Northern Arizona has much the same geology as southern Utah, so it is prime territory for rock formations also.  Many fine arches and a few natural bridges can be found in the state, including the unique Wrather Arch, one of the largest in the world.  The Grand Canyon, for all its millions of years of erosion, has very few; most are found in the Navajo Reservation in the northeast part of the state.


Hawkeye Arch -- far northern Arizona, near the Utah border, Navajo Reservation.  This great arch is so named because of the large eye formation seen on the cliff behind the arch.  Actually, the bar forming the "eyelid" is also an arch, being separated from the cliff wall by a few feet.



The great Wrather Arch, Arizona's largest, and one of the country's top ten.  To see this arch was the longest hike I have ever done -- four days of backpacking the Paria River, yes, IN it, wet shoes, mud and all.  The hike starts in Utah, though you're in Arizona by the time you get to the arch... if you find it.  It is so hidden in a small side canyon that you would probably never find it without a topographical map.  Its shape is the most unusual of the world's top spans, being just a giant arm reaching down over a large space littered with rockfall.  And small rocks continue to flake off and fall inside this arch because of the massive pressure above... I know, I spent the night under it, and it was a bit eerie.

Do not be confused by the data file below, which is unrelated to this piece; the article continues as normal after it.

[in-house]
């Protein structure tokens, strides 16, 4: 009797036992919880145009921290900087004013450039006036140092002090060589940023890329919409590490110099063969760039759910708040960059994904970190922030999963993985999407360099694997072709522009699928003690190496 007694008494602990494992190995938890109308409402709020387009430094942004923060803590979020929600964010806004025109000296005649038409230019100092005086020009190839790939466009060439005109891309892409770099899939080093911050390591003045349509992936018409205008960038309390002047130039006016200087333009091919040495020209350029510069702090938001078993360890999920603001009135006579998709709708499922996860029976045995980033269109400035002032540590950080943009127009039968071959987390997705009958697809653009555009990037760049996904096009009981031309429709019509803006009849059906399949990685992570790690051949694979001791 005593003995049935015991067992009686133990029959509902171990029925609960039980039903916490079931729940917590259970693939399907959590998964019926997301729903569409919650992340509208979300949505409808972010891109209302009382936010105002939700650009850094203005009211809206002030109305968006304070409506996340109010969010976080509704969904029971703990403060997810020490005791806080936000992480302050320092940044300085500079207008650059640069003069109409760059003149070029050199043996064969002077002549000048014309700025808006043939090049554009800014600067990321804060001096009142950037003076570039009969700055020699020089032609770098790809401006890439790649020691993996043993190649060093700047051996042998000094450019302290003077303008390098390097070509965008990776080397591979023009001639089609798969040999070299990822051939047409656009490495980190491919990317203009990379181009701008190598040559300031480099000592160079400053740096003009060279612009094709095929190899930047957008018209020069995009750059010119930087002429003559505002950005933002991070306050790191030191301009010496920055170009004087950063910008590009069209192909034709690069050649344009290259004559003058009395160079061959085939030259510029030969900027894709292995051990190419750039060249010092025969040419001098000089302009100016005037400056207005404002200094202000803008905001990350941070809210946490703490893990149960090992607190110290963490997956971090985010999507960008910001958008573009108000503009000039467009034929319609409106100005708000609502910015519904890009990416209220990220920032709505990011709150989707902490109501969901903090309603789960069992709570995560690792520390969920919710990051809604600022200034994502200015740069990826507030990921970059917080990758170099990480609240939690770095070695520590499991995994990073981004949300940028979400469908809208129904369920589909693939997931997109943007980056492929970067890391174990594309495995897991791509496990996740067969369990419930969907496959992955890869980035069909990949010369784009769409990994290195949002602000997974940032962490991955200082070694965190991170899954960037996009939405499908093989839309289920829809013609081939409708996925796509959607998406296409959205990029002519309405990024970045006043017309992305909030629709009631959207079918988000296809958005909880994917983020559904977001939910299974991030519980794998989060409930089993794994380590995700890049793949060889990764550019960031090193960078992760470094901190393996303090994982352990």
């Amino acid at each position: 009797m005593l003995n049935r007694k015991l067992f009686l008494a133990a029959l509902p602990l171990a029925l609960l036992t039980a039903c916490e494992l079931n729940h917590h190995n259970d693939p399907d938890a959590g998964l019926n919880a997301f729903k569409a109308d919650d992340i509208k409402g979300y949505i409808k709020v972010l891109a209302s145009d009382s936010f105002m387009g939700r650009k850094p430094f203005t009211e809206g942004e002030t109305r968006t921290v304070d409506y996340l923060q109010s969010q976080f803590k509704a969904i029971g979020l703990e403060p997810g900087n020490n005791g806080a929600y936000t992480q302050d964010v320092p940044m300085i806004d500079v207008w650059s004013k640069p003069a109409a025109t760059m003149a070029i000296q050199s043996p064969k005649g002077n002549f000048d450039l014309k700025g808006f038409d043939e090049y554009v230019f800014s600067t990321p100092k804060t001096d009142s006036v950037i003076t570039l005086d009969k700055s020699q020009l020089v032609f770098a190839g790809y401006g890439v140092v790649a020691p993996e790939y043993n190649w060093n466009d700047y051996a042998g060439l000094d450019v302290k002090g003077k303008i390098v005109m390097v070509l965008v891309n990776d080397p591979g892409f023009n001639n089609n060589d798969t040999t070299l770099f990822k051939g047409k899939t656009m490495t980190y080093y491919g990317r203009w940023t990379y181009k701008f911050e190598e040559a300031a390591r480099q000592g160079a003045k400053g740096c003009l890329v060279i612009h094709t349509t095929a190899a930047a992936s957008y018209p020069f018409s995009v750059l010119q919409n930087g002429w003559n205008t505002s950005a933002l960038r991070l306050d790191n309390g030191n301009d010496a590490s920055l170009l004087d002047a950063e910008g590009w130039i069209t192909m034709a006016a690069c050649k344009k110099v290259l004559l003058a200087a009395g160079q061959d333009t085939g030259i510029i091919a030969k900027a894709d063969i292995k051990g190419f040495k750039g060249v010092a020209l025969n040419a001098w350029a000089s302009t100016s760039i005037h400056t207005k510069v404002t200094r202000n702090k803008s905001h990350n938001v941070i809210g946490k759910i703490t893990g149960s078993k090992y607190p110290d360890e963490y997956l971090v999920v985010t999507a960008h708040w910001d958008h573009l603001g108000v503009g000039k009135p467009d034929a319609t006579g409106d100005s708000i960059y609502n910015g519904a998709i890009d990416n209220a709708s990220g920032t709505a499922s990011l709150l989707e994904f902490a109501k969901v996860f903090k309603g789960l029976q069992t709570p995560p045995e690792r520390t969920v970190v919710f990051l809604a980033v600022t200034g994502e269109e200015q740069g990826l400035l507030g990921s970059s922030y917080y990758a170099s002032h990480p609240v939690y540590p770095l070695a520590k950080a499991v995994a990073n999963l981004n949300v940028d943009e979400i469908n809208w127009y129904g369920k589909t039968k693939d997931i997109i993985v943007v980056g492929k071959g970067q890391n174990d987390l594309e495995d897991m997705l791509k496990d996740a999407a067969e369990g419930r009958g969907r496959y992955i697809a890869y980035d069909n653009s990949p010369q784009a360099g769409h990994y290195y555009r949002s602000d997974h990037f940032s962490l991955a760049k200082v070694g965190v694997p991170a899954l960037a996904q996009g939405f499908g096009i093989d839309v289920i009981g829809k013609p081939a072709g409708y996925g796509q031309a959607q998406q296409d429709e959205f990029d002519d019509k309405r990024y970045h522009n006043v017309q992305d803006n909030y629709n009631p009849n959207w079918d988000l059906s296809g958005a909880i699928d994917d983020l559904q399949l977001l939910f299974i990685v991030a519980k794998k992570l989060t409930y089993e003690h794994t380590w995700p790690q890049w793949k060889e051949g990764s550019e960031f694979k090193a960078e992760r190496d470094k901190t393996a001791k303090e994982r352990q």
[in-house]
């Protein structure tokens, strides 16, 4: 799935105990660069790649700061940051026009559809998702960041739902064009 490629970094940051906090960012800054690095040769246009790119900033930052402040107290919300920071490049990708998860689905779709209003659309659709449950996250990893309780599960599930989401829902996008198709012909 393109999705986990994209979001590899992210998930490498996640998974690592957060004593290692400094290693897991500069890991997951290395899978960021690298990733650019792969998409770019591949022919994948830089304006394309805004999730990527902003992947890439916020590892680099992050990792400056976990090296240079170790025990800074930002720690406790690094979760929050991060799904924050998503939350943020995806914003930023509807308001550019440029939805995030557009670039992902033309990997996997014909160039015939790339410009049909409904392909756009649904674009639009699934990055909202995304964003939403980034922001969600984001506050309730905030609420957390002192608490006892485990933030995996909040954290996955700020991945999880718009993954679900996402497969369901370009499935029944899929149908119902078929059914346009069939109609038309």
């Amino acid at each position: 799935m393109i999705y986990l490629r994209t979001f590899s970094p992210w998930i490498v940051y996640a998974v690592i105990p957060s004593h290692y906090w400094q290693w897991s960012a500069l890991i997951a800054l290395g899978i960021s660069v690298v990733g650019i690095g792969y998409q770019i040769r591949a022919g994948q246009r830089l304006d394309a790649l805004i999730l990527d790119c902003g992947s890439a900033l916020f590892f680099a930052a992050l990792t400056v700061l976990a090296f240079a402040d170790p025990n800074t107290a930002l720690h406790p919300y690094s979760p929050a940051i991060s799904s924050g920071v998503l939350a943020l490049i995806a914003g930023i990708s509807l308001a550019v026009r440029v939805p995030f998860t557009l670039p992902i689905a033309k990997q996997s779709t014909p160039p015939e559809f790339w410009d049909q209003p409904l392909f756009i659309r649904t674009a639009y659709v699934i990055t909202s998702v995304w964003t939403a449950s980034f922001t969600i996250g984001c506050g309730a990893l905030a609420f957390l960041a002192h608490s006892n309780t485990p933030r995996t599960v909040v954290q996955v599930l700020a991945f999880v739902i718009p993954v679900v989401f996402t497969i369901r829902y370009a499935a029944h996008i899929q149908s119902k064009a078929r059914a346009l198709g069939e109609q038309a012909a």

Me in the Hope Arch, near the Canyon de Chelly National Monument, eastern Arizona.



Tonto Natural Bridge, near Payson AZ -- this natural bridge could just as easily be considered a natural tunnel; it is longer than it is high, a very unusual structure.



        The White Mesa Arch is located in 
              the White Mesa of northern Arizona,
on the Navajo Reservation.
                         The beautiful colors of the sandstone 
                               almost make it look like marble.



                    White Craig Arch, also in the White Mesa of northern Arizona. 
                         This is a fine example of a jughandle arch, meaning it comes out from the side of a ridge and is higher than it is wide. 
                         Jughandles are quite stable and will usually last much longer than wider arches.



The wonderful free-standing Royal Arch of eastern Arizona... (not to be confused with the Royal Arch in the Grand Canyon, which I've never been to yet).  
I had quite an adventure just getting to this one, as you can read about in my story on this site.  






The Eagle Arch --
an unusual free-standing arch
made of light and dark rock,
overlooking a pretty green valley
in northern Arizona. 




Petrified Log Natural Bridge -- Petrified Forest National Park, eastern Arizona
Okay, so it may be stretching things a bit to call this a natural bridge... but it fits the description, a natural rock structure undercut by water!
The log is quite possibly 300 million years old -- that's from before the age of the dinosaurs.
It is definitely one of the most unusual bridges anywhere, and incredibly fragile and precarious.  I, as a dumb teenager, actually walked across it.  Do not do that!!

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